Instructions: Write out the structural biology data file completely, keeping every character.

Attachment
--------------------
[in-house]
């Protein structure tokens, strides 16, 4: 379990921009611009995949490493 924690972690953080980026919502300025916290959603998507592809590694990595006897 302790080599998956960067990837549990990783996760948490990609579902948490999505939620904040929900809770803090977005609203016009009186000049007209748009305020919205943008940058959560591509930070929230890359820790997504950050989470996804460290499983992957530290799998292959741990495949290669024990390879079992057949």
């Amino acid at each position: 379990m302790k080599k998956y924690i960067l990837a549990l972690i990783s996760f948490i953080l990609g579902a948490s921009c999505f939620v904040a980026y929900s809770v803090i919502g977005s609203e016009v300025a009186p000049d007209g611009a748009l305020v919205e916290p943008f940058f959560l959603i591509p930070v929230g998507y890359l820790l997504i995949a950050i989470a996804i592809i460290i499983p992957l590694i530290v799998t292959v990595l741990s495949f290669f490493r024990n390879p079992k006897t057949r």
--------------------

[in-house]
């Protein structure tokens, strides 16, 4: 379990921009611009995949490493 924690972690953080980026919502300025916290959603998507592809590694990595006897 302790080599998956960067990837549990990783996760948490990609579902948490999505939620904040929900809770803090977005609203016009009186000049007209748009305020919205943008940058959560591509930070929230890359820790997504950050989470996804460290499983992957530290799998292959741990495949290669024990390879079992057949």
């Amino acid at each position: 379990m302790k080599k998956y924690i960067l990837a549990l972690i990783s996760f948490i953080l990609g579902a948490s921009c999505f939620v904040a980026y929900s809770v803090i919502g977005s609203e016009v300025a009186p000049d007209g611009a748009l305020v919205e916290p943008f940058f959560l959603i591509p930070v929230g998507y890359l820790l997504i995949a950050i989470a996804i592809i460290i499983p992957l590694i530290v799998t292959v990595l741990s495949f290669f490493r024990n390879p079992k006897t057949r």